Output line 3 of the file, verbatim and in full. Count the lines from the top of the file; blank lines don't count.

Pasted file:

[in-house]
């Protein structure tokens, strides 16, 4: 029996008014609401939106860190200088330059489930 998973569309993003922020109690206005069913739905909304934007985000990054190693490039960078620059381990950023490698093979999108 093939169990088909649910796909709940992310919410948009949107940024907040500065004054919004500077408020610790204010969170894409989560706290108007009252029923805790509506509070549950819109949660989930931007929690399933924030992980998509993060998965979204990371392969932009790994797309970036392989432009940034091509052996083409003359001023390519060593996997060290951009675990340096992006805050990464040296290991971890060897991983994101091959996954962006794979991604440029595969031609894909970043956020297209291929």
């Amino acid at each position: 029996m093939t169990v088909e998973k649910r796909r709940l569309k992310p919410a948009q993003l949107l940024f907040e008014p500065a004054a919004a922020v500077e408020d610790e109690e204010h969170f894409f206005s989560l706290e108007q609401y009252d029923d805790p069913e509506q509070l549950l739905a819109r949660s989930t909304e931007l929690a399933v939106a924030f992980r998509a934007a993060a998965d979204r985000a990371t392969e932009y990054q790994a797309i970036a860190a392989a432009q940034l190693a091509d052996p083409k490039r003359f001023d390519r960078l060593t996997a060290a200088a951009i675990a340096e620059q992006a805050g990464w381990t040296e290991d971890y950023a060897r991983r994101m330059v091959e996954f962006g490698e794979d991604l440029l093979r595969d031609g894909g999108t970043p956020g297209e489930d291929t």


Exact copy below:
């Amino acid at each position: 029996m093939t169990v088909e998973k649910r796909r709940l569309k992310p919410a948009q993003l949107l940024f907040e008014p500065a004054a919004a922020v500077e408020d610790e109690e204010h969170f894409f206005s989560l706290e108007q609401y009252d029923d805790p069913e509506q509070l549950l739905a819109r949660s989930t909304e931007l929690a399933v939106a924030f992980r998509a934007a993060a998965d979204r985000a990371t392969e932009y990054q790994a797309i970036a860190a392989a432009q940034l190693a091509d052996p083409k490039r003359f001023d390519r960078l060593t996997a060290a200088a951009i675990a340096e620059q992006a805050g990464w381990t040296e290991d971890y950023a060897r991983r994101m330059v091959e996954f962006g490698e794979d991604l440029l093979r595969d031609g894909g999108t970043p956020g297209e489930d291929t």